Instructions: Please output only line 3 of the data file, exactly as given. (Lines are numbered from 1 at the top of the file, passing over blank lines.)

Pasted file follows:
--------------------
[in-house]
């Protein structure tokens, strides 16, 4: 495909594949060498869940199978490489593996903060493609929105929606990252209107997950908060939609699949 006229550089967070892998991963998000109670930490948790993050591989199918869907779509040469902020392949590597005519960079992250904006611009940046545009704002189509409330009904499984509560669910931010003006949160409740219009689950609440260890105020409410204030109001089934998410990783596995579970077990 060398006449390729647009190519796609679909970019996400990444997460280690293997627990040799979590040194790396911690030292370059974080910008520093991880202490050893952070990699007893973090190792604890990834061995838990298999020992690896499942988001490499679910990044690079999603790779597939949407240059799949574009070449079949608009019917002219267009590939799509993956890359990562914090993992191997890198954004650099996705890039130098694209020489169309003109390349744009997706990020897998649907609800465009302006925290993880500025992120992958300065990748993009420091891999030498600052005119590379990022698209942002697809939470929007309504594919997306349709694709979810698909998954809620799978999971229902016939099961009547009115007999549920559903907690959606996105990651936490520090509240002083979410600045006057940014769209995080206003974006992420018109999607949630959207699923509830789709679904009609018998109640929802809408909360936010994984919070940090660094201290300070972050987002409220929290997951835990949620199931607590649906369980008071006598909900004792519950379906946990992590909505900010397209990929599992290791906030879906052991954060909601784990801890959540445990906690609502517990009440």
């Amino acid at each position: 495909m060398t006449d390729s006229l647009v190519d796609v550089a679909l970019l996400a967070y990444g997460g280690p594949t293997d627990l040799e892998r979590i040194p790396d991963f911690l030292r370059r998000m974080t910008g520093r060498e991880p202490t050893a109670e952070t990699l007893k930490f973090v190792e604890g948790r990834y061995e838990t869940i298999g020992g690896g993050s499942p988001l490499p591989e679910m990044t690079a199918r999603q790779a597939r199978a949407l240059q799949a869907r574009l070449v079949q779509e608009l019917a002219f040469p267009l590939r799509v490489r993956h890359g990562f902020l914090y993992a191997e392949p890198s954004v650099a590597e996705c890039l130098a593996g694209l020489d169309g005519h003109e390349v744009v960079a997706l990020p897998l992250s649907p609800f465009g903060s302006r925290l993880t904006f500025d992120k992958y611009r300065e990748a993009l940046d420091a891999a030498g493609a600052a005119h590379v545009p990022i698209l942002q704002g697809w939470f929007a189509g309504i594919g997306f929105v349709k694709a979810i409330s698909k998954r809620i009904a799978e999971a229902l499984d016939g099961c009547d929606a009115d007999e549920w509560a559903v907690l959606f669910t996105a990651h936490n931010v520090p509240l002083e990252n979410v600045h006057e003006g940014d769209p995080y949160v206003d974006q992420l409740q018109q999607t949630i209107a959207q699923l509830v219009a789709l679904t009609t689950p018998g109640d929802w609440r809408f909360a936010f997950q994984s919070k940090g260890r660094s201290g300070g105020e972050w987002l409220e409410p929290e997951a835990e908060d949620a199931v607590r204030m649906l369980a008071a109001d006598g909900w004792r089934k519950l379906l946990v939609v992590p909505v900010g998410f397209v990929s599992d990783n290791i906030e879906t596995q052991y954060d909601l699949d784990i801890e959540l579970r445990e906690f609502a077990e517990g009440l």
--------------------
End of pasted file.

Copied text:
């Amino acid at each position: 495909m060398t006449d390729s006229l647009v190519d796609v550089a679909l970019l996400a967070y990444g997460g280690p594949t293997d627990l040799e892998r979590i040194p790396d991963f911690l030292r370059r998000m974080t910008g520093r060498e991880p202490t050893a109670e952070t990699l007893k930490f973090v190792e604890g948790r990834y061995e838990t869940i298999g020992g690896g993050s499942p988001l490499p591989e679910m990044t690079a199918r999603q790779a597939r199978a949407l240059q799949a869907r574009l070449v079949q779509e608009l019917a002219f040469p267009l590939r799509v490489r993956h890359g990562f902020l914090y993992a191997e392949p890198s954004v650099a590597e996705c890039l130098a593996g694209l020489d169309g005519h003109e390349v744009v960079a997706l990020p897998l992250s649907p609800f465009g903060s302006r925290l993880t904006f500025d992120k992958y611009r300065e990748a993009l940046d420091a891999a030498g493609a600052a005119h590379v545009p990022i698209l942002q704002g697809w939470f929007a189509g309504i594919g997306f929105v349709k694709a979810i409330s698909k998954r809620i009904a799978e999971a229902l499984d016939g099961c009547d929606a009115d007999e549920w509560a559903v907690l959606f669910t996105a990651h936490n931010v520090p509240l002083e990252n979410v600045h006057e003006g940014d769209p995080y949160v206003d974006q992420l409740q018109q999607t949630i209107a959207q699923l509830v219009a789709l679904t009609t689950p018998g109640d929802w609440r809408f909360a936010f997950q994984s919070k940090g260890r660094s201290g300070g105020e972050w987002l409220e409410p929290e997951a835990e908060d949620a199931v607590r204030m649906l369980a008071a109001d006598g909900w004792r089934k519950l379906l946990v939609v992590p909505v900010g998410f397209v990929s599992d990783n290791i906030e879906t596995q052991y954060d909601l699949d784990i801890e959540l579970r445990e906690f609502a077990e517990g009440l």